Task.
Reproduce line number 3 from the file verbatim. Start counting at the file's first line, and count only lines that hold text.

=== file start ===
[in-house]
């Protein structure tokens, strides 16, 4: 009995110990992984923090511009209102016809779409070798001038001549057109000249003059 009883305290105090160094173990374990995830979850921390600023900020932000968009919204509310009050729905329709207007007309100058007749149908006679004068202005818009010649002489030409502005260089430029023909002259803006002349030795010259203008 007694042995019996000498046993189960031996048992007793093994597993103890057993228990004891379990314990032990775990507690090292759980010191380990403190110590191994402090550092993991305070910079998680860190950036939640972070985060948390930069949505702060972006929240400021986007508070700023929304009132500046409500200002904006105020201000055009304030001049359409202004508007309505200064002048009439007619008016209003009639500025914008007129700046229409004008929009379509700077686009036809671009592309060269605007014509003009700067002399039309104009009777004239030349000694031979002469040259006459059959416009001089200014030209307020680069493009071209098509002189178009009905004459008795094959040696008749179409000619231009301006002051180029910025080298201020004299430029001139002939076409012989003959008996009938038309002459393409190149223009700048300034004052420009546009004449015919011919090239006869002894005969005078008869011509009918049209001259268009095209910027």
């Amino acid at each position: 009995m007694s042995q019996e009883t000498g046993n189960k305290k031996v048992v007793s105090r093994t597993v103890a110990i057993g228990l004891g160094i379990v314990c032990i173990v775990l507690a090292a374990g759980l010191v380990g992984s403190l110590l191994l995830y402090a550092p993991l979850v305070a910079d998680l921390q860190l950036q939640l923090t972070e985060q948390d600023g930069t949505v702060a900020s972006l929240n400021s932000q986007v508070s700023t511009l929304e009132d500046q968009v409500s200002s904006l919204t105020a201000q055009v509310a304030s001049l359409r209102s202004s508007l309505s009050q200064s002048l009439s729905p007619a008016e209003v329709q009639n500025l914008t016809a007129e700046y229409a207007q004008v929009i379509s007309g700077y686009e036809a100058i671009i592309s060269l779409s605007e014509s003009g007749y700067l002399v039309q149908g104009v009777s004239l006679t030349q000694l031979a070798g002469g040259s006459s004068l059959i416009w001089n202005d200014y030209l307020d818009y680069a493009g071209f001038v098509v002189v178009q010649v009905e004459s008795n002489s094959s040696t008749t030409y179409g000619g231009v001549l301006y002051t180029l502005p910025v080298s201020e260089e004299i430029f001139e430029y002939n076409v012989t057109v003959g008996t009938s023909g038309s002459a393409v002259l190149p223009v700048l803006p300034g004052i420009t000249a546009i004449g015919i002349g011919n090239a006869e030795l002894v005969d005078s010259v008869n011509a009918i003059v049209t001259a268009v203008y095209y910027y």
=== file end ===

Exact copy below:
């Amino acid at each position: 009995m007694s042995q019996e009883t000498g046993n189960k305290k031996v048992v007793s105090r093994t597993v103890a110990i057993g228990l004891g160094i379990v314990c032990i173990v775990l507690a090292a374990g759980l010191v380990g992984s403190l110590l191994l995830y402090a550092p993991l979850v305070a910079d998680l921390q860190l950036q939640l923090t972070e985060q948390d600023g930069t949505v702060a900020s972006l929240n400021s932000q986007v508070s700023t511009l929304e009132d500046q968009v409500s200002s904006l919204t105020a201000q055009v509310a304030s001049l359409r209102s202004s508007l309505s009050q200064s002048l009439s729905p007619a008016e209003v329709q009639n500025l914008t016809a007129e700046y229409a207007q004008v929009i379509s007309g700077y686009e036809a100058i671009i592309s060269l779409s605007e014509s003009g007749y700067l002399v039309q149908g104009v009777s004239l006679t030349q000694l031979a070798g002469g040259s006459s004068l059959i416009w001089n202005d200014y030209l307020d818009y680069a493009g071209f001038v098509v002189v178009q010649v009905e004459s008795n002489s094959s040696t008749t030409y179409g000619g231009v001549l301006y002051t180029l502005p910025v080298s201020e260089e004299i430029f001139e430029y002939n076409v012989t057109v003959g008996t009938s023909g038309s002459a393409v002259l190149p223009v700048l803006p300034g004052i420009t000249a546009i004449g015919i002349g011919n090239a006869e030795l002894v005969d005078s010259v008869n011509a009918i003059v049209t001259a268009v203008y095209y910027y």